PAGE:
I think it is constantly changing, constantly people are having to change according to what people want. And today, because of the internet content that we have, we want more choice. That’s what is happening in today’s cinema. People are wanting to watch and that’s why a film like Bareilly Ki Barfi, Shubh Mangal Saavdhan…they are all working as well. Newton, very good film and simultaneously Golmaal Again is working. So, we are growing as an audience of what kind of cinema we want.
You personally have been a part of several digital contents. So do you think today audiences are preferring digital content more than films?
I think that it is going to be the future. Everyone is on their smartphones and IPads. While travelling from work, we are watching something all the time. So, that content is going to keep growing. But that doesn’t mean that people will stop going to the theatres. Because ultimately human beings are social animals. We like to gather in groups. So music festivals, theatres, the cinema will always exist.
Today content-driven films are more accepted than a film which has star power. What do you think is the reason for this? Movies like Masaan, Waiting or Newton for that matter are getting recognised now.
Star power is still very strong I believe. But the stars will change na, the stars would want to do alternative content. That’s what is happening. Deepika Padukone did Piku, Kangana Ranaut did Queen…the stars will also start adapting. Even Aamir Khan is adapting himself. He is looking at what is the relevant subjects, even Akshay Kumar came up with Toilet: Ek Prem Katha. So, star power is there for sure, they are a brand. People come and watch a star. However, stars also starting to consider alternative content. But at the same time, yes there are a lot of newcomers who are unconventional looking! Those people are also being able to get a good career. And I think there is generally no work, there is just more choice of work today than there’s been before.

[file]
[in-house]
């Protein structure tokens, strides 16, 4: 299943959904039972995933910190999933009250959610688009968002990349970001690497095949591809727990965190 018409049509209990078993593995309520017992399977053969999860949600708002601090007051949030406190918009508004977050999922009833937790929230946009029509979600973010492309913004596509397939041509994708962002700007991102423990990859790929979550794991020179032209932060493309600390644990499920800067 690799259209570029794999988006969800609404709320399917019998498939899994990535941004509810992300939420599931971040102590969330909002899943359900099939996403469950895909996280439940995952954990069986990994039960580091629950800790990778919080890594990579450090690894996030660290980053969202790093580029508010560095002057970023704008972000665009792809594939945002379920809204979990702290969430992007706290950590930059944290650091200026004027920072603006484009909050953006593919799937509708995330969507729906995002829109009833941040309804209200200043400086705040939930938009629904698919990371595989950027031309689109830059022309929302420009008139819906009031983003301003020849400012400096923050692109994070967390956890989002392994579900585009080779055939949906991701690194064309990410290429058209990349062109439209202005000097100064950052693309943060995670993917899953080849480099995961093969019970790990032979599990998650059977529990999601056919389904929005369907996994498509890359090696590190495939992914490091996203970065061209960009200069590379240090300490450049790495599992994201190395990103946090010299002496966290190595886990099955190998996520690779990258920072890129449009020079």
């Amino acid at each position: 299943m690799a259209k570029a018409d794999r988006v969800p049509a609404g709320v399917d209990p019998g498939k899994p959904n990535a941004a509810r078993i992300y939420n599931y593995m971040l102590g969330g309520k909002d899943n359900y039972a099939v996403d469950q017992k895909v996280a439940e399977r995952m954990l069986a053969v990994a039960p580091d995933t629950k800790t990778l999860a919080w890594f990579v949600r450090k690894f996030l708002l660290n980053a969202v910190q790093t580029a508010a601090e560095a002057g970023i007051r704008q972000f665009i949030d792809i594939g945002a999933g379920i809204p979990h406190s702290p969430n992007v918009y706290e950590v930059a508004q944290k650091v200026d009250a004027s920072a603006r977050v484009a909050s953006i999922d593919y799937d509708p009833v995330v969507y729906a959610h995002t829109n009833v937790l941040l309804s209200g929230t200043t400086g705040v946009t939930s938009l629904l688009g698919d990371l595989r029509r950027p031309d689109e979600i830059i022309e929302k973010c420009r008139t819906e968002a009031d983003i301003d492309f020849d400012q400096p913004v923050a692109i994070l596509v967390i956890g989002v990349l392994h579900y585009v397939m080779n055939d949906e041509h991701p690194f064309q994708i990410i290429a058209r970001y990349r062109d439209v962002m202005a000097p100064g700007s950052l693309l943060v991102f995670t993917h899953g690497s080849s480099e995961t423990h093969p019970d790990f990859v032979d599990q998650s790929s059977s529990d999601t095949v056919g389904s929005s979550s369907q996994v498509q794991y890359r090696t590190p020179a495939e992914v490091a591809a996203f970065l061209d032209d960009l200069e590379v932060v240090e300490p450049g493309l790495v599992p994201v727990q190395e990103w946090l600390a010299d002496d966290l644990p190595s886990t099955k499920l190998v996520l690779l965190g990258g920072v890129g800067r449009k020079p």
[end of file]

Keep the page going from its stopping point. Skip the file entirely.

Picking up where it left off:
You recently said that you are a misfit in Bollywood. Why do you say so?
Ye kahan se aaya? Pata nahi who told this. I am not a misfit in Bollywood. They (media portal) asked me, ‘am I a misfit?’ I said, ‘I don’t know. Do you think I am a misfit?’ Uff…no, I am not a misfit. I think I fit perfectly in Bollywood. It is just that I do different work, I don’t do the same work as someone else. Then everyone is a misfit ya! Because everyone is doing what they are good at and what is their strength. I am very much a part of this industry. To call me a misfit is like making me sound like a victim. No ya! I love my job and I love where I am. But yes, I do choose different sorts of cinema from the regular commercial work. I don’t know why this has been said.
Which space do you enjoy doing more? Films or digital?
Both. Both I am sitting in a van and waiting to act (laughs). Same hai…exactly same hai.
Any new projects on the platter?
There’s a film that we had started shooting in the beginning of the year called Scholarship, with me and Kokana Sen Sharma acting in it. It got stuck but now it is back on floor. It for stuck because of some financial reasons. So I will start shooting from November onwards. Then I am doing this web series of Zoya Akhtar. It is for Amazon…it is called Made in Heaven and shooting for it has been a lot of fun. It is about the rich Delhi wedding, how they go wrong.